Mexico and southwest USA – Gainsborough SK and Carman MB continue to have RT’s that originate across southwestern USA  and Mexico this week.  





The following are RTs originating from the Pacific Northwest of the USA:




Forward trajectories (FT) 
None to report this week. 



Weather forecasts (7 day):
Winnipeg: https://weather.gc.ca/city/pages/mb-38_metric_e.html
Brandon: https://weather.gc.ca/city/pages/mb-52_metric_e.html
Saskatoon: https://weather.gc.ca/city/pages/sk-40_metric_e.html
Regina: https://weather.gc.ca/city/pages/sk-32_metric_e.html
Edmonton: https://weather.gc.ca/city/pages/ab-50_metric_e.html
Lethbridge: https://weather.gc.ca/city/pages/ab-30_metric_e.html
Grande Prairie: https://weather.gc.ca/city/pages/ab-31_metric_e.html


Downloadable versions of the Wind Trajectory Updates are available here.

Wind Trajectories

THE WEEK OF MAY 30, 2016:  Wind trajectory data processing by AAFC-Saskatoon Staff began in April.  Reverse Trajectories track arriving air masses back to their point of origin while Forward Trajectories predict favourable winds expected to arrive across the Canadian Prairies for the week of May 30, 2016:

Reverse trajectories (RT) – Mexico and southwest USA
Gainsborough SK and Carman MB continue to have RT’s that originate across southwestern USA  and Mexico this week.  

Reverse Trajectories originating from Mexico and southwest USA between April 1-May 30, 2016:



Forward trajectories (FT) 
No forward trajectories  from southwestern USA so far this week. 





Weather forecasts (7 day):
Winnipeg: https://weather.gc.ca/city/pages/mb-38_metric_e.html
Brandon: https://weather.gc.ca/city/pages/mb-52_metric_e.html
Saskatoon: https://weather.gc.ca/city/pages/sk-40_metric_e.html
Regina: https://weather.gc.ca/city/pages/sk-32_metric_e.html
Edmonton: https://weather.gc.ca/city/pages/ab-50_metric_e.html
Lethbridge: https://weather.gc.ca/city/pages/ab-30_metric_e.html
Grande Prairie: https://weather.gc.ca/city/pages/ab-31_metric_e.html




Downloadable versions of the Wind Trajectory Updates are available here.

Wind Trajectories

THE WEEK OF MAY 24, 2016:  Wind trajectory data processing by AAFC-Saskatoon Staff began in April.  Reverse Trajectories track arriving air masses back to their point of origin while Forward Trajectories predict favourable winds expected to arrive across the Canadian Prairies for the week of May 24, 2016:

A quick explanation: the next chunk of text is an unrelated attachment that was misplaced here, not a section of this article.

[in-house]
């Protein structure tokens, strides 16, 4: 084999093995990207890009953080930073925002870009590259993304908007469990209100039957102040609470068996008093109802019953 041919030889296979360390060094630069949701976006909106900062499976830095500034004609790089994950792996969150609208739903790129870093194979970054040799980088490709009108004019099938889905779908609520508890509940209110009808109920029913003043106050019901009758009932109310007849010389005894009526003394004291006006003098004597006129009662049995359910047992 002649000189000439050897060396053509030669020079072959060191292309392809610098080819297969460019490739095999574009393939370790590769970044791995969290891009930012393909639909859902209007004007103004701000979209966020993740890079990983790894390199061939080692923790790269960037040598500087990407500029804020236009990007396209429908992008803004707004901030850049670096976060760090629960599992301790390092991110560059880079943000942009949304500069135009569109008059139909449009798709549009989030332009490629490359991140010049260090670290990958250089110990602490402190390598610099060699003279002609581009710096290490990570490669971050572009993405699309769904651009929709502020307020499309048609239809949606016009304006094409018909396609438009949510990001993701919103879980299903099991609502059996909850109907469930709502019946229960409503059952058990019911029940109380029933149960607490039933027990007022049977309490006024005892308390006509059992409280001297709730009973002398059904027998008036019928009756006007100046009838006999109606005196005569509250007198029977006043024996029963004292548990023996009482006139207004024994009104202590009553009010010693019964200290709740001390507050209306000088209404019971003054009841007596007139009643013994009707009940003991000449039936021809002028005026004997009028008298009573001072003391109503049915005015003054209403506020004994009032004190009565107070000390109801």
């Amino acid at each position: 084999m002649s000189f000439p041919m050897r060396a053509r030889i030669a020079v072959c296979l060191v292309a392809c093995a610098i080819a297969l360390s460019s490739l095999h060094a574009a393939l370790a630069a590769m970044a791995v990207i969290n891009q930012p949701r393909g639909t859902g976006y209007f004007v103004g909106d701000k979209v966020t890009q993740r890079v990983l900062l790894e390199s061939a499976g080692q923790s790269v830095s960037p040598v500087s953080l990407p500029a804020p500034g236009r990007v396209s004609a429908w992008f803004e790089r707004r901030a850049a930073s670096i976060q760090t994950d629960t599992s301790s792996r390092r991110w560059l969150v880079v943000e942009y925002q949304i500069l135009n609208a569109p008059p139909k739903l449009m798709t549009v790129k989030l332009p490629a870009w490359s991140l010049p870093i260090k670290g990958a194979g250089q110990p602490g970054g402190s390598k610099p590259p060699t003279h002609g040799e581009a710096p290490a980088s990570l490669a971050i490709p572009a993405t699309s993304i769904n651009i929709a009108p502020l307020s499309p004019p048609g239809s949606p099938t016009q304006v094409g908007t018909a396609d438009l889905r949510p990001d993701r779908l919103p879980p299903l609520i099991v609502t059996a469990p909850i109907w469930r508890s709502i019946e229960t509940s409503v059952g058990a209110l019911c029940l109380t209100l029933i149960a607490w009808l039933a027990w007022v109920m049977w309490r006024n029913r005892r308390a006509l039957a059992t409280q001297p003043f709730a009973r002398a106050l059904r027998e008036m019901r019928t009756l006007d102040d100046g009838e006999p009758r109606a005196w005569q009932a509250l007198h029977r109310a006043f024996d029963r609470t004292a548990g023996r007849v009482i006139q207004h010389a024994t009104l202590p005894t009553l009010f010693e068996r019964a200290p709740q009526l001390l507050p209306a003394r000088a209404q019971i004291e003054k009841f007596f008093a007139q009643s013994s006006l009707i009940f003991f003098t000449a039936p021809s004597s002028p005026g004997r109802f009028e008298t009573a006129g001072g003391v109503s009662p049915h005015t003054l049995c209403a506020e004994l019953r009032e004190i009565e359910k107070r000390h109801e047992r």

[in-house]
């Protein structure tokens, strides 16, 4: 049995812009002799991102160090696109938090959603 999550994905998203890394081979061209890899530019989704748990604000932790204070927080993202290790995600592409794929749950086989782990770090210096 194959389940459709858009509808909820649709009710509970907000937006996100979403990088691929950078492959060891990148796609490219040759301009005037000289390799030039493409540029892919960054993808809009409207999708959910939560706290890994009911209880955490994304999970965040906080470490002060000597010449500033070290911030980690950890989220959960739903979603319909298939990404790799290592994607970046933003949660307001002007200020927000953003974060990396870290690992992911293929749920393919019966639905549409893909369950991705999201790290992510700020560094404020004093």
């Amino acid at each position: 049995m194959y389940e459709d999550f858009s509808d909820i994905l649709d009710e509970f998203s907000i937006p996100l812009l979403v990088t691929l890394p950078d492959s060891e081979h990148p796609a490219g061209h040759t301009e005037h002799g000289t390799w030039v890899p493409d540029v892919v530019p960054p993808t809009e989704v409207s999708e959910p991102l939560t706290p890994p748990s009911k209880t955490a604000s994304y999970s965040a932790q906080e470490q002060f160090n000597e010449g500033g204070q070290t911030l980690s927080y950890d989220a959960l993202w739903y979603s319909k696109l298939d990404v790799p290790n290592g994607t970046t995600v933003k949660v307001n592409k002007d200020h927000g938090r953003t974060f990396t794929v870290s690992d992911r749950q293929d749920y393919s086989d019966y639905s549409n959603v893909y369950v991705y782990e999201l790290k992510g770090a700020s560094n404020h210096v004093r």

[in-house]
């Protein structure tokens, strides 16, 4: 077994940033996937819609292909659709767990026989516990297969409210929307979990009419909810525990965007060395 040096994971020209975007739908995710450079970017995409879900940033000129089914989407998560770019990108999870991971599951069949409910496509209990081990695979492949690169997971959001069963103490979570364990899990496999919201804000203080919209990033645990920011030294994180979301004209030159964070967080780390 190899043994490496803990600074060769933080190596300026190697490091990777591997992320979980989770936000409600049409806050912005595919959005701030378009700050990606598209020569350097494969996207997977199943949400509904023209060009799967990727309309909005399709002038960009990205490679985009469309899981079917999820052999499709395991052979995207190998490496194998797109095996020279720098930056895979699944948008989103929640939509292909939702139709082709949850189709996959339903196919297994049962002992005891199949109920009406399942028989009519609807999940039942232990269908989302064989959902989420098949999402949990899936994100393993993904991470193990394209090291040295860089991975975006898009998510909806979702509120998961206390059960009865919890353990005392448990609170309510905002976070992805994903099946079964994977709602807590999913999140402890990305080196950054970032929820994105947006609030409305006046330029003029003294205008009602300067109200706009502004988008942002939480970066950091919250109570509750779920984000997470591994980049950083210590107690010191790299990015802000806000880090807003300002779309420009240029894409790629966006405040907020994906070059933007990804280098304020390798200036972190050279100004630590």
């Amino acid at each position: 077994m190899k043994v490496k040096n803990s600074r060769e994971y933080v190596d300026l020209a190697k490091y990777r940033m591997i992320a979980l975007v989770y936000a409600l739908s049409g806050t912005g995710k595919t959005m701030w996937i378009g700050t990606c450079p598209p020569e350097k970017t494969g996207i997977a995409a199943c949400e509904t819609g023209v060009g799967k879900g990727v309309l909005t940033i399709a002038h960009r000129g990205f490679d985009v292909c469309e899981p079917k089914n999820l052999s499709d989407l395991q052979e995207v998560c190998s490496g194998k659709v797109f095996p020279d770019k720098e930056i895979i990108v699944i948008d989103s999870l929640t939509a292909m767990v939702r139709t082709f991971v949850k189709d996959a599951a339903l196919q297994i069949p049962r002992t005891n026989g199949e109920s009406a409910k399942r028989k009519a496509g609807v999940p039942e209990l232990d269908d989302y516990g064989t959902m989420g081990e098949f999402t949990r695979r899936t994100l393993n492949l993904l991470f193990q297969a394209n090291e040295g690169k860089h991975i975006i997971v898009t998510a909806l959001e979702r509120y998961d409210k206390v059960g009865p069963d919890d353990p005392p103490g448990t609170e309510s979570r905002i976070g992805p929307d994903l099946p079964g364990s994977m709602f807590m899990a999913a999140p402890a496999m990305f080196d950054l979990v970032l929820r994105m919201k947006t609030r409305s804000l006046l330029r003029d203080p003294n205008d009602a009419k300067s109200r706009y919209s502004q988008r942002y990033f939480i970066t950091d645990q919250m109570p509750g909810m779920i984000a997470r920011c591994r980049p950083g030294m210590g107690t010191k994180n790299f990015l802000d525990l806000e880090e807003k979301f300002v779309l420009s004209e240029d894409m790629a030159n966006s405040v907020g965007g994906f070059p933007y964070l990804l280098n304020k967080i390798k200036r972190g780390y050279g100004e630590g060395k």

Reverse trajectories (RT) – Mexico and southwest USA
Compared to 2015, the number of reverse trajectories crossing the prairies is greater in 2016.  Since April 1, there have been 18 prairie locations that have had RT’s originating from southwest USA. This compares with 12 for the same time last year. 

Reverse Trajectories originating from Mexico and southwest USA between April 1-May 24, 2016:





…..Compared to last year!






Weekly Update – Weather Synopsis

Across the prairies, meteorological conditions were similar to long term average values for May 16-23, 2016. The average temperature was 11.1 °C and was much warmer than the previous seven days (8.7 °C) and was 1 °C warmer than the average temperature.  Temperatures were generally warmer in Manitoba and eastern Saskatchewan than western Saskatchewan and Alberta.


This past week, many Albertan locations reported significant rainfall amounts while minimal amounts were reported for Saskatchewan and Manitoba.  


The map below shows the Accumulated Precipitation the past 7 days (i.e., May 16-23, 2016) which fell as both rain and snow in the west: 


The map below reflects the Accumulated Precipitation for the Growing Season so far for the prairie provinces (i.e., April 1-May 24, 2016):




Compared to last week, soil moisture levels were predicted improve across most of Alberta.  Lower soil moisture values were predicted across most of Saskatchewan.


Again cooler temperatures put newly emerging crops at risk.  The map below shows the Lowest Temperatures the Past 7 Days (May 18-24, 2016) across the prairies:

The map below shows the Highest Temperatures the Past 7 Days (May 18-24, 2016):

The updated growing degree day map (GDD) (Base 5ºC, March 1 – May 23, 2016) is below:





While the growing degree day map (GDD) (Base 10ºC, March 1 – May 23, 2016) is below:



The maps above are all produced by Agriculture and Agri-Food Canada.  Growers may wish to bookmark the AAFC Drought Watch Maps for the growing season.

Weekly Update – Weather synopsis

Across the prairies, meteorological conditions for the period May 8-15, 2016, were similar to long term average values for the first half of May. 


The average temperature was 8.7 °C (12 °C last week) and was 0.7 °C warmer than the average temperature for May 8-15. 





This past week, rainfall amounts were minimal across most of Alberta and southern Manitoba. Most of Saskatchewan received normal or above normal rainfall.  This week rainfall amounts greater than 30 mm were reported for a number of locations across southern Saskatchewan. 



The 30-day rainfall amounts were similar to long term average values.  



Compared to last week, soil moisture levels were predicted to improve across most of Saskatchewan.  Low soil moisture values were predicted across central and northern Alberta.


Unfortunately, there were some cool temperatures just as seedlings were emerging….. 
The map below reflects the Lowest Temperatures occurring over the past 7 days across the prairies.

Whereas the map below reflects the Highest Temperatures occurring over the past 7 days across the prairies.

The maps above are all produced by Agriculture and Agri-Food Canada.  Growers may wish to bookmark the AAFC Drought Watch Maps for the growing season.